create table TODAYS_ORDER_PROCESSING_EXCEPTIONS as (select      TODAYS_ORDER_BATCH.*           ,VALIDATION_RESULT.ROW_VALID           ,POST_RESULT.ROW_POSTED           ,WAREHOUSE_RESULT.ROW_WAREHOUSEDfrom        TODAYS_ORDER_BATCHcross join  VALIDATE_TODAYS_ORDER_BATCH ( ORDER_NUMBER, [either pass the remainder of the order columns or fetch them in the function]  )               as VALIDATION_RESULT ( ROW_VALID )  --example: 1/0 true/false Boolean returnedleft join   POST_TODAYS_ORDER_BATCH ( ORDER_NUMBER, [either pass the remainder of the order columns or fetch them in the function] )              as POST_RESULT ( ROW_POSTED )  --example: 1/0 true/false Boolean returned      on    ROW_VALIDATED = '1'left join   DATA_WAREHOUSE_TODAYS_ORDER_BATCH ( ORDER_NUMBER, [either pass the remainder of the order columns or fetch them in the function] )              as WAREHOUSE_RESULT ( ROW_WAREHOUSED )  --example: 1/0 true/false Boolean returned      on    ROW_POSTED = '1'where       coalesce( ROW_VALID,      '0' ) = '0'   --Capture only exceptions and unprocessed work.        or    coalesce( ROW_POSTED,     '0' ) = '0'   --Or, you can flip the logic to capture only successful rows.      or    coalesce( ROW_WAREHOUSED, '0' ) = '0') with data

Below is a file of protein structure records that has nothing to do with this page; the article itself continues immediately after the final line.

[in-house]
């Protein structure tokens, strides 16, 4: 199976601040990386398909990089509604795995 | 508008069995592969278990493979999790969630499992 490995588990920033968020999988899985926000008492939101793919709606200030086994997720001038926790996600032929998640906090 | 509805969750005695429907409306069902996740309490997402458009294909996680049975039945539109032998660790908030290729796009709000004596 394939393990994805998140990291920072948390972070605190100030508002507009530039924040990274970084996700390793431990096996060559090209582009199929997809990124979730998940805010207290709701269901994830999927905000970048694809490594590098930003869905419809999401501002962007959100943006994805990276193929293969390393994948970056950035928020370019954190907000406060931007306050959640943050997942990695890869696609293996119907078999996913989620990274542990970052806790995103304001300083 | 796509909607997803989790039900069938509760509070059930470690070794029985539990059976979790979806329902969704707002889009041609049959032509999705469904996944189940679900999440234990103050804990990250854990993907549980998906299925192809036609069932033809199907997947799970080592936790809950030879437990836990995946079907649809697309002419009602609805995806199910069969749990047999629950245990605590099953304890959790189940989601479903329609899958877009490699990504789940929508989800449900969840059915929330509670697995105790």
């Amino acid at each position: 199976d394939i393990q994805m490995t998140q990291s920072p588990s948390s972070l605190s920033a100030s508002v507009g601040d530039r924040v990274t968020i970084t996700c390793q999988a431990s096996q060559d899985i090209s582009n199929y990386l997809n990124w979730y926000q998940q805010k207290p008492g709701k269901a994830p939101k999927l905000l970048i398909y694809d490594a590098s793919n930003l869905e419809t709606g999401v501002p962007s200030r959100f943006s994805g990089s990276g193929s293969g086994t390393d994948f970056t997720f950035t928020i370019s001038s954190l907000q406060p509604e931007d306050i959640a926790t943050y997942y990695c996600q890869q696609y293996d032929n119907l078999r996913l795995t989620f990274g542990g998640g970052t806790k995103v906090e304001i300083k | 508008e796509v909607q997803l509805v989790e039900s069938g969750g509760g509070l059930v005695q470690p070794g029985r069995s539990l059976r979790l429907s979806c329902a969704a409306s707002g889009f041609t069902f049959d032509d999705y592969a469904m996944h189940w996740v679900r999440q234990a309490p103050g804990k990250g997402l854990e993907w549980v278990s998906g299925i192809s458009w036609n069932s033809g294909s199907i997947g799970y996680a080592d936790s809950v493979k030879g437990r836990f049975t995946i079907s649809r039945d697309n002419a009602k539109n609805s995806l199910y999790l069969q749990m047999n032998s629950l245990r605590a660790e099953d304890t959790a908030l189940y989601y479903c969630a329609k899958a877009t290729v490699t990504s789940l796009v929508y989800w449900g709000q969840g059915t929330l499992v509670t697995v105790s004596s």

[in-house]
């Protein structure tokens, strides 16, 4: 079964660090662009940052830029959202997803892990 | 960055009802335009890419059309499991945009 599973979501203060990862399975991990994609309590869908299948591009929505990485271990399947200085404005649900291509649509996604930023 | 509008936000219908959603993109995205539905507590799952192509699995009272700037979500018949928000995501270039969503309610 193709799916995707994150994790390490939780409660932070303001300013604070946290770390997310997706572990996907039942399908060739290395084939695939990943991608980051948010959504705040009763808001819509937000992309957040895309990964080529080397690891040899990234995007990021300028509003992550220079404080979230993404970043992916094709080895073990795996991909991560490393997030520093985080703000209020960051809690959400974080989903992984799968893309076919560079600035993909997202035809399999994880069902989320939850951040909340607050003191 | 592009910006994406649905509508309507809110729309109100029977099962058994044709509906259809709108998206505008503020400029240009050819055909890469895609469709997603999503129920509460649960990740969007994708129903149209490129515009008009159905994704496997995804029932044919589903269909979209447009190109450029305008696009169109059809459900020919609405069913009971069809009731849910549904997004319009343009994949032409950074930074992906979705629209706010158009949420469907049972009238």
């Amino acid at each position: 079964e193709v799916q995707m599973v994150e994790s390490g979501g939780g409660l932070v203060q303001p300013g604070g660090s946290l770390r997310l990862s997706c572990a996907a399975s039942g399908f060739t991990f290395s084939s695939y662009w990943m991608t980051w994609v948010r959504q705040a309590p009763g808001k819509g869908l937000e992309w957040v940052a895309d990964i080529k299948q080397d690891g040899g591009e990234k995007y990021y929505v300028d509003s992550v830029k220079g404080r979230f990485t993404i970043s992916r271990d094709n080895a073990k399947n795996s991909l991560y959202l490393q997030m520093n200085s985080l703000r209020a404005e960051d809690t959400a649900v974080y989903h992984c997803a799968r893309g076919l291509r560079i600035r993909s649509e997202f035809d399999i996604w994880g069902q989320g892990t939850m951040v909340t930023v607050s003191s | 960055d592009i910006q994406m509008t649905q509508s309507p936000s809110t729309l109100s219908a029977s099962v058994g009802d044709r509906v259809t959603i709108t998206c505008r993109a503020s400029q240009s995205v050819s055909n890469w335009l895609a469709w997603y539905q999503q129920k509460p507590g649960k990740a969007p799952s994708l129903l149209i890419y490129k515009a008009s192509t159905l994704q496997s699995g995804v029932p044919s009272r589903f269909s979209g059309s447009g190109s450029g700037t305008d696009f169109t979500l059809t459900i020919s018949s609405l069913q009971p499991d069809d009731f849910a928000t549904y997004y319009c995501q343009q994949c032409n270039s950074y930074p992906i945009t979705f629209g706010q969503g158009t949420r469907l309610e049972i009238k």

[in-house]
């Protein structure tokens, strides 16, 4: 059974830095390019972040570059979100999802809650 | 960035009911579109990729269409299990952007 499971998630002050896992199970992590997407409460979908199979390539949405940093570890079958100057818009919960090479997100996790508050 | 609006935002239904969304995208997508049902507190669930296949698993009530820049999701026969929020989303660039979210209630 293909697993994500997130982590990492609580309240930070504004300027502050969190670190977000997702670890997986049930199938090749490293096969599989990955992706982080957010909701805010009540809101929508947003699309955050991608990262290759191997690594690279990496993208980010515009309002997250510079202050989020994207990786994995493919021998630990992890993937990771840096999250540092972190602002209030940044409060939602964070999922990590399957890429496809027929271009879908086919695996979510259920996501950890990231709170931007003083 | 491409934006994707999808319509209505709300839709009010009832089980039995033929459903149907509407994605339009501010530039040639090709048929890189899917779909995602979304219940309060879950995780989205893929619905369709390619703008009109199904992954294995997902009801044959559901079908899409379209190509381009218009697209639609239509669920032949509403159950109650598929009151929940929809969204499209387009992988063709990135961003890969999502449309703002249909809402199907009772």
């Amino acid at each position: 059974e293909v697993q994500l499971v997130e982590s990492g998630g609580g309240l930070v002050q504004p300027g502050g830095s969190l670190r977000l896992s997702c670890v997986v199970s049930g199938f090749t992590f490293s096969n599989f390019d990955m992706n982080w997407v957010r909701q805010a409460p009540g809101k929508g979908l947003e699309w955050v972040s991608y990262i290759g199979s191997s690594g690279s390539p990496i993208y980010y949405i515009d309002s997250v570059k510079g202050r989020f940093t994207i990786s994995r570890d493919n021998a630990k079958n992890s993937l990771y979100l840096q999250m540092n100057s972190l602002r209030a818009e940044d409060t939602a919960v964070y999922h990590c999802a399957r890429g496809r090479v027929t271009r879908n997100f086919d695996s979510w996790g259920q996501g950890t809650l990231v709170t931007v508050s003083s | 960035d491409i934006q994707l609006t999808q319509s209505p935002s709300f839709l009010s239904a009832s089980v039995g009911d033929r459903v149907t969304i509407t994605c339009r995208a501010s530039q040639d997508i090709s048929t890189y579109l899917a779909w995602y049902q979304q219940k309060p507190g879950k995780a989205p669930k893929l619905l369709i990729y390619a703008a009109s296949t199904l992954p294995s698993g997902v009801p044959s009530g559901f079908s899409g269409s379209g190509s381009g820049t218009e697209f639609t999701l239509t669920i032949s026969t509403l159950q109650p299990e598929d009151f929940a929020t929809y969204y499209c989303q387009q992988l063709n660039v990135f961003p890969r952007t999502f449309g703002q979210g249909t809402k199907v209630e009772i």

1. If table TODAYS_ORDER_BATCH contains 1,000,000 rows, thenVALIDATE_TODAYS_ORDER_BATCH will be called 1,000,000 times, once foreach row.
  2. If 900,000 rows pass validation inside VALIDATE_TODAYS_ORDER_BATCH, then POST_TODAYS_ORDER_BATCH will be called 900,000 times.
  3. If only 850,000 rows successfully post, then VALIDATE_TODAYS_ORDER_BATCH needs some loopholes closed LOL, and DATA_WAREHOUSE_TODAYS_ORDER_BATCH will be called 850,000 times.